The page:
Upgrading your systems to the latest models is the best way to ensure they’re properly protected and compliant both now and in the future.
Time is money, and software that’s slow, clunky, complicated and difficult to navigate can cripple an organisation’s profitability.
Even little things like slow loading times and having to sign in to multiple systems can add up to hours of wasted time. Functions such as data analysis and presentation can be much slower and more difficult in old software, and this can hinder the performance of your organisation.
Modern users demand rapid and seamless technology. If you have an app that’s supported by outdated software, it may be slow or lose functionality. This can ruin the user experience and customers will soon look elsewhere.
The latest software products are far more efficient and can process much faster than legacy systems.
Expensive and difficult to maintain
In addition to the costs associated with inefficiency, legacy software brings several other expenses.
Because it often needs a lot of work to keep it functioning at a sufficient level, organisations may need to employ or hire more people to maintain it. Support can be difficult to access and may come at a premium.
What’s more, old software may have more downtime, resulting in more loss of productivity and profits.
There is a law of diminishing returns with maintaining old software. The longer it goes on, the more it costs and the smaller the gains become.
While it’s true that upgrading to new systems can involve significant upfront investment, there comes a time when continuing to spend on maintaining legacy systems is far more costly.
Old software doesn’t integrate well with other, newer software. In large, complex networks, this can be detrimental as users have to find inefficient ways to circumnavigate these connectivity obstacles.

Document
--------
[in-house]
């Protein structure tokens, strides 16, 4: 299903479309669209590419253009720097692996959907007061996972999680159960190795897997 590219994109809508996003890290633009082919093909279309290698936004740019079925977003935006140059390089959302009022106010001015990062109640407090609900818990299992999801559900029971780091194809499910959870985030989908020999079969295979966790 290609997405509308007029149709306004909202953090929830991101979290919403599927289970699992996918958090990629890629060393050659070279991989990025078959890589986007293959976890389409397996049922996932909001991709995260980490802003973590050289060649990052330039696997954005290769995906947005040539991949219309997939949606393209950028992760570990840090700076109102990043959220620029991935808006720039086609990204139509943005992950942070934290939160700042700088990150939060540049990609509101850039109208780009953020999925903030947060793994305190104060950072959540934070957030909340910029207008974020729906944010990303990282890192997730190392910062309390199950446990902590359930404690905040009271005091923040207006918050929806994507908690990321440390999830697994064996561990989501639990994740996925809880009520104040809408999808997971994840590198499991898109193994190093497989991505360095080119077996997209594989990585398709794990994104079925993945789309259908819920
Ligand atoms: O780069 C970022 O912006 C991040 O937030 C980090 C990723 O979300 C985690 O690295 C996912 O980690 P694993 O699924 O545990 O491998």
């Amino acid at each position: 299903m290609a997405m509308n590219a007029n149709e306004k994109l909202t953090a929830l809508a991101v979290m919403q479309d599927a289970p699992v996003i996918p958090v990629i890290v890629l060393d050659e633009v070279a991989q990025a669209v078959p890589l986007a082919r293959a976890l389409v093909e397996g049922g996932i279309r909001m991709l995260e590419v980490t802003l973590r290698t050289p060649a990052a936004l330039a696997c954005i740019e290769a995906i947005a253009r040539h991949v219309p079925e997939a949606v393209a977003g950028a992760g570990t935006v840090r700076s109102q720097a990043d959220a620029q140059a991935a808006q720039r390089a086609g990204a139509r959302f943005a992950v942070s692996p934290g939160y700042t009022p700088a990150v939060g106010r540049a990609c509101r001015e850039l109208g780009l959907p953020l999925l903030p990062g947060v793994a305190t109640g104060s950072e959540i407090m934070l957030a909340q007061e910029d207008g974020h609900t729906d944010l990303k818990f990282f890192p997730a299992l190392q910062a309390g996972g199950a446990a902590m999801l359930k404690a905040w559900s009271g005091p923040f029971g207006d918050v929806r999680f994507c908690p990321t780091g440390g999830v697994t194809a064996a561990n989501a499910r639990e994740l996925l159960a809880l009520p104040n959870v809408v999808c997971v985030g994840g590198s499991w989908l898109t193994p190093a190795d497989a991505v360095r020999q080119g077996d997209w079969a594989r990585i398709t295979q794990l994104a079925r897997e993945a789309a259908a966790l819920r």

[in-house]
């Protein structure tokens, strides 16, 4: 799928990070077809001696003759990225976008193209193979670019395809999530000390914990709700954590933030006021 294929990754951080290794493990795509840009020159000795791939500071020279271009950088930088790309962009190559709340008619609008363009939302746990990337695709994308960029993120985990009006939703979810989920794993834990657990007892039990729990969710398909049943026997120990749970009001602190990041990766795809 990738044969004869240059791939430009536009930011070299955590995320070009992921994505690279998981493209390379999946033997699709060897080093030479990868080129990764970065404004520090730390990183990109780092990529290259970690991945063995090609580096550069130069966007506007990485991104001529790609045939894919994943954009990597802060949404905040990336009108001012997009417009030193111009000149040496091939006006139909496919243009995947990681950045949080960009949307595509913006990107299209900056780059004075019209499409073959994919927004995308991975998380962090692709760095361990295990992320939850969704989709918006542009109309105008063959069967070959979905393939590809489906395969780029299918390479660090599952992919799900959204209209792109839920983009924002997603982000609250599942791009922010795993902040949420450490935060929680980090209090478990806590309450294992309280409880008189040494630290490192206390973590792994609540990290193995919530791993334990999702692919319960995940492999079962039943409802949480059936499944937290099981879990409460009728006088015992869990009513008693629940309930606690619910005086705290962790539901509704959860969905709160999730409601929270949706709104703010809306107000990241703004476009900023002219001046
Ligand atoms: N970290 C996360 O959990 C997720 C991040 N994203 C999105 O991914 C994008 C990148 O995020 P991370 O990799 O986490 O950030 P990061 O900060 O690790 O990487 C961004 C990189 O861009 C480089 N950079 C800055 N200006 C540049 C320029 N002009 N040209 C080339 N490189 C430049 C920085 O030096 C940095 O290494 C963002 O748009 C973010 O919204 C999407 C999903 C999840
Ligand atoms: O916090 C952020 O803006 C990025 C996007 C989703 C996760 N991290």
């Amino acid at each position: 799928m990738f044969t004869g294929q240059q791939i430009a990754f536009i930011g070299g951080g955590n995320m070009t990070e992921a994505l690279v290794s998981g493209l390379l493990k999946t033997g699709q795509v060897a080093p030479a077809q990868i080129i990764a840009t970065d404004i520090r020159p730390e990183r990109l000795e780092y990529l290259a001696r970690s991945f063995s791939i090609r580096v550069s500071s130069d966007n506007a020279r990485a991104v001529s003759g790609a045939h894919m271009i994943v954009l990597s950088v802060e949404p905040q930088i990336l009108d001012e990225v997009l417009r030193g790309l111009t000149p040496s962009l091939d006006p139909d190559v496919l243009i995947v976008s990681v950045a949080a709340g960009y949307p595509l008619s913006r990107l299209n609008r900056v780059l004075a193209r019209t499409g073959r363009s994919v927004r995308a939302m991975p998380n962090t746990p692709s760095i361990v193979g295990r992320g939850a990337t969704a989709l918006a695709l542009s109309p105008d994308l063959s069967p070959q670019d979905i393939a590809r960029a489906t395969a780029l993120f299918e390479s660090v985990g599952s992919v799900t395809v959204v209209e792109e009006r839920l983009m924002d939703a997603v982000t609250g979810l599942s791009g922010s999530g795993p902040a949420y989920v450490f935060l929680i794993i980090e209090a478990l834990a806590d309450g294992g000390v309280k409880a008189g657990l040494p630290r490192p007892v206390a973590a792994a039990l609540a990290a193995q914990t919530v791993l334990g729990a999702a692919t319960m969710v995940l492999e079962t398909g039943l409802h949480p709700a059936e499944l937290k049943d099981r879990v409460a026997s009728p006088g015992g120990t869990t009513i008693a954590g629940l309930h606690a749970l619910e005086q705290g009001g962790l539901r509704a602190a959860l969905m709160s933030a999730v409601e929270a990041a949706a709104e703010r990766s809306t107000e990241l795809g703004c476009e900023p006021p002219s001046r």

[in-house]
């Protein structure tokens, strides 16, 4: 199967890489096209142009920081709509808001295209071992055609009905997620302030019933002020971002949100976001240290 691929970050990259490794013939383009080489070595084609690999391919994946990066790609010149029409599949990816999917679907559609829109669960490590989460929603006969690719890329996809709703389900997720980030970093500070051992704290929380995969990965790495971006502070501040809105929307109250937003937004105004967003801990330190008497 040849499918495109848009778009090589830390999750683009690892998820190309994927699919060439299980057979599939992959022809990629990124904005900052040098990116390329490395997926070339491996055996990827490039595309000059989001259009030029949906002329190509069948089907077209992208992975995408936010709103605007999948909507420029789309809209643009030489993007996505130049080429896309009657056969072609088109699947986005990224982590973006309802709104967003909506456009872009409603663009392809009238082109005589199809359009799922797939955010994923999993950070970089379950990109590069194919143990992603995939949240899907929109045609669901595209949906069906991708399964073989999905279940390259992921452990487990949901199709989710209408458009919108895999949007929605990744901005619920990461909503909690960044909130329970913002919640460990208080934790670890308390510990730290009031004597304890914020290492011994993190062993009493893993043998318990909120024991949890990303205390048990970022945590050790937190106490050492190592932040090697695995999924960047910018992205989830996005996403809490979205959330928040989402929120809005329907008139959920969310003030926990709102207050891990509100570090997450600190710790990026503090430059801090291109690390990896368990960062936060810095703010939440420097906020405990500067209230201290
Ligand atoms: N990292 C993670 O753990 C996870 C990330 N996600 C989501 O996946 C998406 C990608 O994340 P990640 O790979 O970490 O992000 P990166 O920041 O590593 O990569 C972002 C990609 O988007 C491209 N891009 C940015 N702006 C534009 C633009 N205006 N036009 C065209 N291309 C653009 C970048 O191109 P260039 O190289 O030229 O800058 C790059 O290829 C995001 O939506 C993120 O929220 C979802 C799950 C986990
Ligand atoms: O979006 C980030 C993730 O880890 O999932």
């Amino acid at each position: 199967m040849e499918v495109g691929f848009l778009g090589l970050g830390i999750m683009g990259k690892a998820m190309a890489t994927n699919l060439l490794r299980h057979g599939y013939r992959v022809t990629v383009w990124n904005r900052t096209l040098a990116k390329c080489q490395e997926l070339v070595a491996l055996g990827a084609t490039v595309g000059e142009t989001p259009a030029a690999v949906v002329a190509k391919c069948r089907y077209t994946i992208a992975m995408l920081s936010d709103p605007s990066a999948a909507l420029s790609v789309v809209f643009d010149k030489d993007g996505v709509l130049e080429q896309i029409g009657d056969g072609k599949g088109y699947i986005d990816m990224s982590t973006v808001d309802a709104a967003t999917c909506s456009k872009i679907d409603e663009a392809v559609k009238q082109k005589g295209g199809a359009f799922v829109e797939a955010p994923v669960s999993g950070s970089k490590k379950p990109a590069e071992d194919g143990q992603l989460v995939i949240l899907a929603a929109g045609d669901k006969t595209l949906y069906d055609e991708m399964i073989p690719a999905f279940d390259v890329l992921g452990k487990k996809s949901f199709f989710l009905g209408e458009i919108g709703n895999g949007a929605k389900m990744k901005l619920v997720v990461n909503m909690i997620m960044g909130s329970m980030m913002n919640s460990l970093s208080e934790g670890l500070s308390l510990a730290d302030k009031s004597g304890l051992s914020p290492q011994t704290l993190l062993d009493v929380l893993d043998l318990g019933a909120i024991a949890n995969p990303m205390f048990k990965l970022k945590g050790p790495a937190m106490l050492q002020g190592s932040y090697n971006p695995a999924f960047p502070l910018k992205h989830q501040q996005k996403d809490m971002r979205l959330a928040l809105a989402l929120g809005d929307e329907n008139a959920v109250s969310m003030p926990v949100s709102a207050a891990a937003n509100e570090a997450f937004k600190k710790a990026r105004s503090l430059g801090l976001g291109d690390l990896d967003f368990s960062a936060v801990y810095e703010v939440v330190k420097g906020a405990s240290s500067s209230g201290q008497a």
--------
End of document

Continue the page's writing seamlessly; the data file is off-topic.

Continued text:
One example is in the NHS. When different medical instituitions in a network - say, a GP surgery, a hospital and a care home - each use different systems, it’s incredibly difficult to integrate data across all the platforms. This leads to catastrophic unreliability and innefficiency.
They are solving this by upgrading to ‘middleware’ technologies that seamlessly integrate data from each different institution, making them ‘interoperable’. This is at the heart of the NHS’s digital transformation strategy and has led to huge improvements in performance.
If nothing else, the idea of using outdated technology can be unappealing to potential clients, partners and employees.
The digital skills gap means finding talented developers and other tech workers is already hard enough. The top talent entering the tech industry wants to work with the best, latest technologies.
The same goes for tech startups. Legacy systems run the risk of deterring skilled employees and potential partners.
What’s the impact?
These issues of security, inefficiency and expense have a wider impact on your organisation.
It severely limits your ability to adapt and scale in an unpredictable and fast-moving landscape. Even if legacy systems are working fine today, will that be the case in two years time?
Your competitors who upgrade their systems may well leap ahead of you. Modern tech users have high demands and it won’t be long before they flock to better-performing alternatives.
How to update legacy systems
Updating legacy systems begins with an analysis of which areas of the system need upgrading.
While organisation leaders may be experts in their field, they may not have a full understanding of their complex tech systems. They may also lack the resources to obtain the in-house expertise to perform the necessary assessments.
Outsourcing this service is a cost-effective option.
At B13, we help clients in many ways including code reviews, development services and support and maintenance contracts.
We begin with a detailed assessment of not only your tech requirements, but your business needs and goals as well. This enables our UK-based managers to find the best solution from a range of options based on your needs and circumstances.
Our offshore pool of highly-skilled, vetted developers enables you scale up your team rapidly and flexibly. You only pay for the staff you need.
Whether it’s just a few features that need some work or it requires a complete rebuild, we offer unparalleled expertise, communication, flexibility and value.
Many have already benefitted from our service. This construction monitoring business was able to secure a sale of the business thanks to its improved software. And the solution we developed for this delivery business provided efficiency improvements that turned them from cash-negative to cash-positive.
Get in touch today and let’s chat about how we can improve your legacy systems.